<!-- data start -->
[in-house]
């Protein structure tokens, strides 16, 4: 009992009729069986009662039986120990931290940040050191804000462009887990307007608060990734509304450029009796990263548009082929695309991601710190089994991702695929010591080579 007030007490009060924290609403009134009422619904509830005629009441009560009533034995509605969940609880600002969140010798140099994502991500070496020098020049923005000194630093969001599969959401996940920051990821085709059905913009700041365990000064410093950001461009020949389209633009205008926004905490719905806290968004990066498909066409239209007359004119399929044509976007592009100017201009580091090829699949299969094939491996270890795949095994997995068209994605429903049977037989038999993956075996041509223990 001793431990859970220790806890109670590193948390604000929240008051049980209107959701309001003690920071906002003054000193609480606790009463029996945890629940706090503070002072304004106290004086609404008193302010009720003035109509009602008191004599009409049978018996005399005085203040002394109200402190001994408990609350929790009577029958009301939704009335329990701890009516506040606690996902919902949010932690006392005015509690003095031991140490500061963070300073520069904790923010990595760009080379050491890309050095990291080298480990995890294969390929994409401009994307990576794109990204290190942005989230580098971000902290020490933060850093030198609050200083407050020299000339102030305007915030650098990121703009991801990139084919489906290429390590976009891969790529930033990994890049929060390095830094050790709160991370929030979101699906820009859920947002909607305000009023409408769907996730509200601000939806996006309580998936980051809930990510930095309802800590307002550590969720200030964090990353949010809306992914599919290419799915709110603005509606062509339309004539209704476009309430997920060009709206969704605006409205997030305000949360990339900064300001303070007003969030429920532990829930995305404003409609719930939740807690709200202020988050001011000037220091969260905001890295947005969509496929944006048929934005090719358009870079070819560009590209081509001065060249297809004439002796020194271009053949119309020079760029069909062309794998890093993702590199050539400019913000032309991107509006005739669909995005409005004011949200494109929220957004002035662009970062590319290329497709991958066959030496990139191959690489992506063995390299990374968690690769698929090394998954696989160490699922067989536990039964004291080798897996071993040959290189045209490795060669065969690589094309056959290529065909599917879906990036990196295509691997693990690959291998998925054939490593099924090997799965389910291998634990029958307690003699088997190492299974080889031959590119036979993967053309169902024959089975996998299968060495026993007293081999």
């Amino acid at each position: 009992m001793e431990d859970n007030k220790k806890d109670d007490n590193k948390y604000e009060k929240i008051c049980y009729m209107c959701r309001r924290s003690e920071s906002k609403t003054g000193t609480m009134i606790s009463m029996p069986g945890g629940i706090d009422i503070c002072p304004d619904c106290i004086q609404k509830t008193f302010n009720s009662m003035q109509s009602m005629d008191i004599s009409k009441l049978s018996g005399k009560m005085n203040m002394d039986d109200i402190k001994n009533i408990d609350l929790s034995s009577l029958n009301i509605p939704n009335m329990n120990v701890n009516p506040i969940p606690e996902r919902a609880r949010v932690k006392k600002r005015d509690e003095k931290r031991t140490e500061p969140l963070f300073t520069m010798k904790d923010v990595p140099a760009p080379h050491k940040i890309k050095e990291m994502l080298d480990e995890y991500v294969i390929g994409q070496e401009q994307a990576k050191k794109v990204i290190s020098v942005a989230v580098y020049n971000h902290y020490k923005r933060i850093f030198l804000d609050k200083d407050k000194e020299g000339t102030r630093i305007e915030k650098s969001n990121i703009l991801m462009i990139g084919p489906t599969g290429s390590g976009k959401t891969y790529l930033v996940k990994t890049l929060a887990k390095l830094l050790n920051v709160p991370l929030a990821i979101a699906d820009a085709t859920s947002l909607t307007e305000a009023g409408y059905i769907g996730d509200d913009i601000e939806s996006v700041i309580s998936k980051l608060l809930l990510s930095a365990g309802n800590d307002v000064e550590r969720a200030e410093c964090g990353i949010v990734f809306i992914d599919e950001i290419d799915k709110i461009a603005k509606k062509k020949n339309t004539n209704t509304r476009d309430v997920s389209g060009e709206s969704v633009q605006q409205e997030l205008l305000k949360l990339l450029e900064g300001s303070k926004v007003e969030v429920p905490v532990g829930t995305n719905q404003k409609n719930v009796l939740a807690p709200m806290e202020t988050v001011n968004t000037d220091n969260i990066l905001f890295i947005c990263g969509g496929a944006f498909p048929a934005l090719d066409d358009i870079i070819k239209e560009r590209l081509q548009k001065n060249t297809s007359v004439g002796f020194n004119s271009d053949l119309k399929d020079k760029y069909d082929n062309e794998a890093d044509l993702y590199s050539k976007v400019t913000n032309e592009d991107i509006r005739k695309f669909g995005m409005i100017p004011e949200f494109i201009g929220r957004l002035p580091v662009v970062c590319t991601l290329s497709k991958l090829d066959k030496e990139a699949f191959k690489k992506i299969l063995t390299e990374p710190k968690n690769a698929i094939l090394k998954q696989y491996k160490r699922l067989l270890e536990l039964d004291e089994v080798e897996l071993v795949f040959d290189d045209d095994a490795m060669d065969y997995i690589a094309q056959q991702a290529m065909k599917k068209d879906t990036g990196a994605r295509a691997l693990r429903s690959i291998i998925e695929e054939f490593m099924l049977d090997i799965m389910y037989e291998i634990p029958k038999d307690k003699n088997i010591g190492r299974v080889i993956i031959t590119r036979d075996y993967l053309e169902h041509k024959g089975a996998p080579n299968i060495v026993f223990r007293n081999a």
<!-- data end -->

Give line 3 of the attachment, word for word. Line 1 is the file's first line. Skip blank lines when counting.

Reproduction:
């Amino acid at each position: 009992m001793e431990d859970n007030k220790k806890d109670d007490n590193k948390y604000e009060k929240i008051c049980y009729m209107c959701r309001r924290s003690e920071s906002k609403t003054g000193t609480m009134i606790s009463m029996p069986g945890g629940i706090d009422i503070c002072p304004d619904c106290i004086q609404k509830t008193f302010n009720s009662m003035q109509s009602m005629d008191i004599s009409k009441l049978s018996g005399k009560m005085n203040m002394d039986d109200i402190k001994n009533i408990d609350l929790s034995s009577l029958n009301i509605p939704n009335m329990n120990v701890n009516p506040i969940p606690e996902r919902a609880r949010v932690k006392k600002r005015d509690e003095k931290r031991t140490e500061p969140l963070f300073t520069m010798k904790d923010v990595p140099a760009p080379h050491k940040i890309k050095e990291m994502l080298d480990e995890y991500v294969i390929g994409q070496e401009q994307a990576k050191k794109v990204i290190s020098v942005a989230v580098y020049n971000h902290y020490k923005r933060i850093f030198l804000d609050k200083d407050k000194e020299g000339t102030r630093i305007e915030k650098s969001n990121i703009l991801m462009i990139g084919p489906t599969g290429s390590g976009k959401t891969y790529l930033v996940k990994t890049l929060a887990k390095l830094l050790n920051v709160p991370l929030a990821i979101a699906d820009a085709t859920s947002l909607t307007e305000a009023g409408y059905i769907g996730d509200d913009i601000e939806s996006v700041i309580s998936k980051l608060l809930l990510s930095a365990g309802n800590d307002v000064e550590r969720a200030e410093c964090g990353i949010v990734f809306i992914d599919e950001i290419d799915k709110i461009a603005k509606k062509k020949n339309t004539n209704t509304r476009d309430v997920s389209g060009e709206s969704v633009q605006q409205e997030l205008l305000k949360l990339l450029e900064g300001s303070k926004v007003e969030v429920p905490v532990g829930t995305n719905q404003k409609n719930v009796l939740a807690p709200m806290e202020t988050v001011n968004t000037d220091n969260i990066l905001f890295i947005c990263g969509g496929a944006f498909p048929a934005l090719d066409d358009i870079i070819k239209e560009r590209l081509q548009k001065n060249t297809s007359v004439g002796f020194n004119s271009d053949l119309k399929d020079k760029y069909d082929n062309e794998a890093d044509l993702y590199s050539k976007v400019t913000n032309e592009d991107i509006r005739k695309f669909g995005m409005i100017p004011e949200f494109i201009g929220r957004l002035p580091v662009v970062c590319t991601l290329s497709k991958l090829d066959k030496e990139a699949f191959k690489k992506i299969l063995t390299e990374p710190k968690n690769a698929i094939l090394k998954q696989y491996k160490r699922l067989l270890e536990l039964d004291e089994v080798e897996l071993v795949f040959d290189d045209d095994a490795m060669d065969y997995i690589a094309q056959q991702a290529m065909k599917k068209d879906t990036g990196a994605r295509a691997l693990r429903s690959i291998i998925e695929e054939f490593m099924l049977d090997i799965m389910y037989e291998i634990p029958k038999d307690k003699n088997i010591g190492r299974v080889i993956i031959t590119r036979d075996y993967l053309e169902h041509k024959g089975a996998p080579n299968i060495v026993f223990r007293n081999a």